You can read a summary or the full report if you so desire, but I really would recommend against it. I found it very difficult to go any further than 2 sentences without grunting, slapping my head, rolling my eyes and otherwise expressing frustration. That this report took three years to put together is mindboggling. It really looks like a cut-and-paste job by a 7th grader. Seriously. While the vocabulary is well above a that of a 7th grader, the logic might even be below that level.
I cannot even begin to start with a detailed response, so let me give you a couple of high-level arguments which should be enough to support my previous comparison.
1) On page 14 of the full report, they have Figure 5:
My fist thought was Wow! Plastics are really going to explode like that? How come no one else is expecting such a boom? So then I looked into the details. The WEF/EMF relied on an IEA report for future oil production. The IEA report is actually fairly involved and looks at multiple scenarios for future oil production, including one called "New Policies Scenario", which is described as
"The New Policies Scenario – the central scenario in WEO-2015 – takes into account the policies and implementing measures affecting energy markets that had been adopted as of mid-2015 (as well as the energy-related components of climate pledges in the run-up to COP21, submitted by 1 October), together with relevant declared policy intentions, even though specific measures needed to put them into effect may not have been adopted."There is also a "Current Policies Scenario" which is based on, you guessed it, current policies, rather than the wishful thinking of what politicians have promised. The New Policies Scenarios then assumes that less oil will be used for energy production, hence the relative increase in the percentage of oil used to make petroleum. No boom at all. It's all just slight of hand that may or may not happen.
But even if this does happen, the question remains: so what? Let's carry out the "New Policies Scenario" to an extreme and imagine that in 2050, all energy is petroleum-free (we're all driving Teslas and heating our homes with bio-methane, etc..), in which case plastics will consume about 50% of all the petroleum extracted (the other 50% going into non-polymeric chemicals as currently happens). Why is that a bad outcome? Or even if plastics consumes 100% of the oil produced, why is that bad?
The point of this figure is to create the illusion that plastics are growing like made and the reality is that they aren't.
A further argument against this illustration is that they are playing fast and loose with future policies and changes in consumer behavior. Because it helps their cause, the WEF/EMF assumed that changes will occur within oil production (the "New Policies Scenario"), but then rather than using a "New Policies Scenario" for the future of plastics, they use a "Current Policies Scenario" for plastics use. What wonderful logic. The mind reels.
2) The report is largely focused on plastic packaging, although there are plenty of examples where the distinction is not clear at all. But let's focus on the packaging aspect. On page 12 of the full report is Figure 3:
Like almost all generic complaints against plastic packaging, the arguments always focus on the "single-use" aspect of it. And why it is certainly true that most plastic packaging is not reused, by focusing on just the very last activity, the bigger picture is lost. Plastic packaging is required to meet a very large list of requirements for a number of customers, not just the final consumer. Consider the hated PET water bottle:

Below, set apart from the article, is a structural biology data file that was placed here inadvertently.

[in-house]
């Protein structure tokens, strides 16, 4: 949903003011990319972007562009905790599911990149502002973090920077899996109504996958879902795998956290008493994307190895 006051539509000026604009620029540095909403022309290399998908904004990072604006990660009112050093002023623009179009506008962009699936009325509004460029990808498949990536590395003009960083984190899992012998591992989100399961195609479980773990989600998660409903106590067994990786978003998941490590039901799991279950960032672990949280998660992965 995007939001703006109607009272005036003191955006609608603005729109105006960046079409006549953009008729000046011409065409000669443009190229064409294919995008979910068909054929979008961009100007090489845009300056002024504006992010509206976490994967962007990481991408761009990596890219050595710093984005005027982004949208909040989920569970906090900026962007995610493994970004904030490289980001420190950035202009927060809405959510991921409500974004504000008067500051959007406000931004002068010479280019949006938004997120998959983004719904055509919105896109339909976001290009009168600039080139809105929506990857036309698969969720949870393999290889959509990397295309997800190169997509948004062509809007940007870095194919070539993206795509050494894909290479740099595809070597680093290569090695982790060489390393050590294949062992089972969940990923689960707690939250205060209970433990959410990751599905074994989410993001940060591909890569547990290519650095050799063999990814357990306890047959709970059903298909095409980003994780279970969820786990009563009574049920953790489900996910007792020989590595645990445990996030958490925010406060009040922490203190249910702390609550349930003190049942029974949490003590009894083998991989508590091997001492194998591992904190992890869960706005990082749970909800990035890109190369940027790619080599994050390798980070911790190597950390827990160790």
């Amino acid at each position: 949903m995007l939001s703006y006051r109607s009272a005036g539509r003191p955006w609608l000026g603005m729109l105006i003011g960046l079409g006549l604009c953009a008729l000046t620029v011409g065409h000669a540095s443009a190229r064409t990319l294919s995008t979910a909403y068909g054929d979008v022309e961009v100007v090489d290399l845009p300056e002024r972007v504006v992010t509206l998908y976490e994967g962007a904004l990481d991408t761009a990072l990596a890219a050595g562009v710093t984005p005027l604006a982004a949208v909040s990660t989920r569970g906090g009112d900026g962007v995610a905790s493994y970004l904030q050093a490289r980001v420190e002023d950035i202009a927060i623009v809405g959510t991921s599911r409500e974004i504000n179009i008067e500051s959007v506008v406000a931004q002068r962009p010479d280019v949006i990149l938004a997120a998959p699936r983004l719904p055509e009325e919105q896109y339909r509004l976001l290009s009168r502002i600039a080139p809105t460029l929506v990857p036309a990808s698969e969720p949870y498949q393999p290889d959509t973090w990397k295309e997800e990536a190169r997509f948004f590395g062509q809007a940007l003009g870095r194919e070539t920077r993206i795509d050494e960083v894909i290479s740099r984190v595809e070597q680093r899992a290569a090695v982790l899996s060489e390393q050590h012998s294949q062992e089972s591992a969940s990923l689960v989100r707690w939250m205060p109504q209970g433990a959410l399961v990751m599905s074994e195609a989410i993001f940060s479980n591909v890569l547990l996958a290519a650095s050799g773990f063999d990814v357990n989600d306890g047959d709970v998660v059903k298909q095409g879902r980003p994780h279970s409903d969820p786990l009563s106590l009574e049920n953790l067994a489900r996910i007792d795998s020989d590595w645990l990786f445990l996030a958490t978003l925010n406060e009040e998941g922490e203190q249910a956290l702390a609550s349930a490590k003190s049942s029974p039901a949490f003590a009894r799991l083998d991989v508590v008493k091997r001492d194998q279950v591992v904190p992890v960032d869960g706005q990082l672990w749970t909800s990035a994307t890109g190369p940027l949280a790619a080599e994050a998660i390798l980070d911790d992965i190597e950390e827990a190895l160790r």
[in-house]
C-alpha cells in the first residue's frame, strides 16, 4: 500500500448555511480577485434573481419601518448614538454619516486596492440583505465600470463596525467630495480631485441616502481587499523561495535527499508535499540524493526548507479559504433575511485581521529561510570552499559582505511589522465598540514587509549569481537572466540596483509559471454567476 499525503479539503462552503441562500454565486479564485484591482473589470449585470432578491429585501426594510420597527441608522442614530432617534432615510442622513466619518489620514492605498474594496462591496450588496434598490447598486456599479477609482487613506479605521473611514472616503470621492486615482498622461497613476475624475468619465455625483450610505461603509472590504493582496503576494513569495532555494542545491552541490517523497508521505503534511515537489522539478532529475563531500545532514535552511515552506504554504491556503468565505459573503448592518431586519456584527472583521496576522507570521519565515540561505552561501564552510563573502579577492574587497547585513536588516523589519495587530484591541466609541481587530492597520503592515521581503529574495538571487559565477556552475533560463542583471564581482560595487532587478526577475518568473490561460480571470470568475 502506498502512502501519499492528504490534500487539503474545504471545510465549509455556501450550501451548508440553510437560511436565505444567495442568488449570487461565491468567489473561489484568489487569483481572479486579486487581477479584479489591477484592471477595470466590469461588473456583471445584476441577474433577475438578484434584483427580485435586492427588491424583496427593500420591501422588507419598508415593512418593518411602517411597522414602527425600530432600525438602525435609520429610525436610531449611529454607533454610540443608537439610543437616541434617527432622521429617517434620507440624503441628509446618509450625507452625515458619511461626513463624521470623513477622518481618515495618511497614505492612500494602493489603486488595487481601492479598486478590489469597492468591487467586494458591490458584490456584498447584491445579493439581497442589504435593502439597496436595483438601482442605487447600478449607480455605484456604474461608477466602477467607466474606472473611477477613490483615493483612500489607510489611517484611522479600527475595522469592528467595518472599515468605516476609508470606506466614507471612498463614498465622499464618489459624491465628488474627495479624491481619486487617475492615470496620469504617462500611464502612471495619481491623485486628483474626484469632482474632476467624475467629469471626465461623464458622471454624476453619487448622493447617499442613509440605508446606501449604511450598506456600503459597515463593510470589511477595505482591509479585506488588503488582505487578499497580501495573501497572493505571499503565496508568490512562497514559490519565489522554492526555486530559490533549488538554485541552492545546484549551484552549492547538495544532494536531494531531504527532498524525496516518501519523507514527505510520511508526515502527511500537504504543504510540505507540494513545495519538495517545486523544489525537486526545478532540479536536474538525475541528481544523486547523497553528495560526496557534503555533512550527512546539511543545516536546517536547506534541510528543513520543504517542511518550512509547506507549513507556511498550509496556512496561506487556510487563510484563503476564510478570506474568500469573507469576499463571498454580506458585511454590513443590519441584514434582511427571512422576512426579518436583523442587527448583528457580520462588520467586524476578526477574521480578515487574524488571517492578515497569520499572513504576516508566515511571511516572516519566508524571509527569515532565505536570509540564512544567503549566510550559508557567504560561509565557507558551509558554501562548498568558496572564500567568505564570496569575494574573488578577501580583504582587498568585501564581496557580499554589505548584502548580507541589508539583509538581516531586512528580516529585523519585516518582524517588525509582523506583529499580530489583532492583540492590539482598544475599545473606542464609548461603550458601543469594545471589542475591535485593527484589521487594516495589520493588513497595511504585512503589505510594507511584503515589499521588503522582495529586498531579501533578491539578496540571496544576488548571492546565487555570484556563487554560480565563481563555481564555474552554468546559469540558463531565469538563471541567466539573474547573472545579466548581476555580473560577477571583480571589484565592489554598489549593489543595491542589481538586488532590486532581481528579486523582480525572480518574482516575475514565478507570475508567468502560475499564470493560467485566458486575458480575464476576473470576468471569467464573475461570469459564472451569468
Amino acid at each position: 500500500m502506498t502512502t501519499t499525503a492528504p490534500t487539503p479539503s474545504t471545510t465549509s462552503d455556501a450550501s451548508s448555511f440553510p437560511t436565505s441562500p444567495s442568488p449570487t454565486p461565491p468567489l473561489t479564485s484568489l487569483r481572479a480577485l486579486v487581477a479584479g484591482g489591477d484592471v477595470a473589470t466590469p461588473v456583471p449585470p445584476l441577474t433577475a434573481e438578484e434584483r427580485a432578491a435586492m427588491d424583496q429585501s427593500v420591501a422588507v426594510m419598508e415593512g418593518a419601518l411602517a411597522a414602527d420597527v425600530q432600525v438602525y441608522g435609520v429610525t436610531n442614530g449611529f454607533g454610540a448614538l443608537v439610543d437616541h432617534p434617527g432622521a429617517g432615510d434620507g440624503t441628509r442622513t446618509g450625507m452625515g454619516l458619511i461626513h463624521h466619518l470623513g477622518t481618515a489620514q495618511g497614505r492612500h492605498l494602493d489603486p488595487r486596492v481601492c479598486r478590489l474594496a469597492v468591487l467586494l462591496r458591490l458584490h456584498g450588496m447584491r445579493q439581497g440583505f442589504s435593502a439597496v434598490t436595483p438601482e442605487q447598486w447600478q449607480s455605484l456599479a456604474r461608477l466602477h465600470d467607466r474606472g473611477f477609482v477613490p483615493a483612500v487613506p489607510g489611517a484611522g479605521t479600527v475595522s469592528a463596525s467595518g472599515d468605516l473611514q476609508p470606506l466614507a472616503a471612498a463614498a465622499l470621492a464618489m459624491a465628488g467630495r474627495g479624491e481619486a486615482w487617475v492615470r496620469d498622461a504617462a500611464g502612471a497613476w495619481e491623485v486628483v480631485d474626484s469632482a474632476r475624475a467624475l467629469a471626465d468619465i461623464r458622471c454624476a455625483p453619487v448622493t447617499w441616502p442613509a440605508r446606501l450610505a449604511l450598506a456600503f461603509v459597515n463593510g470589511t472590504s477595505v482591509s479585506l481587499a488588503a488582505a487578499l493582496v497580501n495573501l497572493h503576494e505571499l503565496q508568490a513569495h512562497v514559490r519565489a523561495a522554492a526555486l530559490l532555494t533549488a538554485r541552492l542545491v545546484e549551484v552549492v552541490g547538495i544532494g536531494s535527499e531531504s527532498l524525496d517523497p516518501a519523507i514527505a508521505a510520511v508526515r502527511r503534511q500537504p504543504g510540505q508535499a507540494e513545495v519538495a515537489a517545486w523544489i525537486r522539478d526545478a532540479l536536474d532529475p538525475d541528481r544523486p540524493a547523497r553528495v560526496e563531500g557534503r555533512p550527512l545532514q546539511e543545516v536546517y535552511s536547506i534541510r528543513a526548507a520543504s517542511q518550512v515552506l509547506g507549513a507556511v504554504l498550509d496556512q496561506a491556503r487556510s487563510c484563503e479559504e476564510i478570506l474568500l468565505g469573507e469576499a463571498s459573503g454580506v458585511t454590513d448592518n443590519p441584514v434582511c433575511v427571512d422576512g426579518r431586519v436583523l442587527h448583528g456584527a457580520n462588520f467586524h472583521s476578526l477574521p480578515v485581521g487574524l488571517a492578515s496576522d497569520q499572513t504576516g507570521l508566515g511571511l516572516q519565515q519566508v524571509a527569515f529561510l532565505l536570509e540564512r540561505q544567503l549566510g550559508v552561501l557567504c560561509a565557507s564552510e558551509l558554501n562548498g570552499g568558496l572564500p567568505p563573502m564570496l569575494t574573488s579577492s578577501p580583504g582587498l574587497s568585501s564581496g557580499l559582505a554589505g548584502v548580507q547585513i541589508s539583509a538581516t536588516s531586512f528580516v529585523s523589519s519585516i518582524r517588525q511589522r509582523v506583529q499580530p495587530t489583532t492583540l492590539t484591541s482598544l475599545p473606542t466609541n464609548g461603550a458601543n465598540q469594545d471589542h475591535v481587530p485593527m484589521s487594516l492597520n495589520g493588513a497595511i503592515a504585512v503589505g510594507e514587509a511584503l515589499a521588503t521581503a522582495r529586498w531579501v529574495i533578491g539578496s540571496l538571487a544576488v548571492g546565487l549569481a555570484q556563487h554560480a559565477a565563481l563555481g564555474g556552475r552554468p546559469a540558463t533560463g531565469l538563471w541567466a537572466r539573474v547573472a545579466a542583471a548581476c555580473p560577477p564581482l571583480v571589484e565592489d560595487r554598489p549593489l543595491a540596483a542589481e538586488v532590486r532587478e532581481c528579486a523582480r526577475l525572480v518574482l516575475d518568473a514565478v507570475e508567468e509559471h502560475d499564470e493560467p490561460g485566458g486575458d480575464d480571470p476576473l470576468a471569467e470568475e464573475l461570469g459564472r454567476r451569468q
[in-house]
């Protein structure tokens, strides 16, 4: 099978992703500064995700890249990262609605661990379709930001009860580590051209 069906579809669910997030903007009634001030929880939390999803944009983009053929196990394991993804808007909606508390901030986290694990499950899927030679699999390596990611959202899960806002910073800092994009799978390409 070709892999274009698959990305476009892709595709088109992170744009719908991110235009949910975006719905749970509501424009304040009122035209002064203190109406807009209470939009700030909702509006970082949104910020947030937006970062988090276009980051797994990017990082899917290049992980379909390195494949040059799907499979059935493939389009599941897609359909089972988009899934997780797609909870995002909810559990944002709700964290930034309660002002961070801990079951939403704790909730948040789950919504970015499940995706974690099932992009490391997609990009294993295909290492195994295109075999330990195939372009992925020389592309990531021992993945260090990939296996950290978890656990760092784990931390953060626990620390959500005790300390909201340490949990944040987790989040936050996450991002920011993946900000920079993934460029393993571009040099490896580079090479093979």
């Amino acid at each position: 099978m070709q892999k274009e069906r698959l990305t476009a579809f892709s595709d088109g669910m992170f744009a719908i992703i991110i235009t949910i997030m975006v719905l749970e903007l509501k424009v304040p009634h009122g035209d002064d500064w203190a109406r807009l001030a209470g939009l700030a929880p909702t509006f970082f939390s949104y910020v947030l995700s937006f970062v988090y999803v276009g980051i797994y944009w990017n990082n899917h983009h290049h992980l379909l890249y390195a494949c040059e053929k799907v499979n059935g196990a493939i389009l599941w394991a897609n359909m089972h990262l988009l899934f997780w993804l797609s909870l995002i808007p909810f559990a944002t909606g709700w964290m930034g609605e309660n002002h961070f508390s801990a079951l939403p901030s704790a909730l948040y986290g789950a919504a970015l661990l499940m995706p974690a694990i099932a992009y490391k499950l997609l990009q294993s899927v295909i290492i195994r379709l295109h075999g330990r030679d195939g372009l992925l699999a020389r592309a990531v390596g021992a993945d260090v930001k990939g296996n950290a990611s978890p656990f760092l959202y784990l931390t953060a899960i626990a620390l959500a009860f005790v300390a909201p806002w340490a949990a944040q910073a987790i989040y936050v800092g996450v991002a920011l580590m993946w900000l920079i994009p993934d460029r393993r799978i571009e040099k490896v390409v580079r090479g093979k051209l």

- It needs to seal the water in and all other contaminants out. That's pretty obvious, that's on the top of everyone's list, but for some people, they think the list stops there. It doesn't.
- It needs to be made from materials that will not leach unsafe levels of chemicals into the water, or react with the water. The FDA monitors this, but some people are still not happy with the results.
- It needs to not have any structural failure:
- during shipment from the bottles' manufacturer (who is often someone different than the company filling the bottle) to the filling plant
- while it is in the filling equipment
- while the bottle is put into
- the secondary packaging (often shrinkwrap)
- into the tertiary packaging (a cardboard box)
- additional packaging (such as to secure it to a pallet)
- or during shipment via (multiple) trucks or boats
- while on the shelf or rack, particularly when multiple layers of filled bottles are stacked on top of it
- during the "normal" lifespan that the consumer has it
- It needs to withstand temperature extremes from below freezing temperatures to 140 oF or more, as well as UV light which can degrade polymers.
- The water needs to diffuse very slowly through the bottle's walls. Once too much water has evaporated, the bottle no longer holds the volume stated on the label, say 500 ml. Now it's mislabeled, and cannot be sold, so into the wastestream it goes.
I could go on (and on. And on. And on.) but you get the point. If you want a good laugh, look at the "moon-shot" (yes, they used that word) technical innovations that they propose on Page 26. I can't wait to get started working on that new "super-polymer". Who's in with me? Maybe a Kickstarter project. We'd only need $50 million or so.
Lastly, I found the following comment in the report to be as filled with irony as any I've ever read:
"Society’s perception of plastics is deteriorating and perhaps threatening the plastics industry’s licence to operate. According to Plastics Europe, an industry organization, 'There is an increasingly negative perception of plastics in relation to health, environment and other issues'."I wonder why?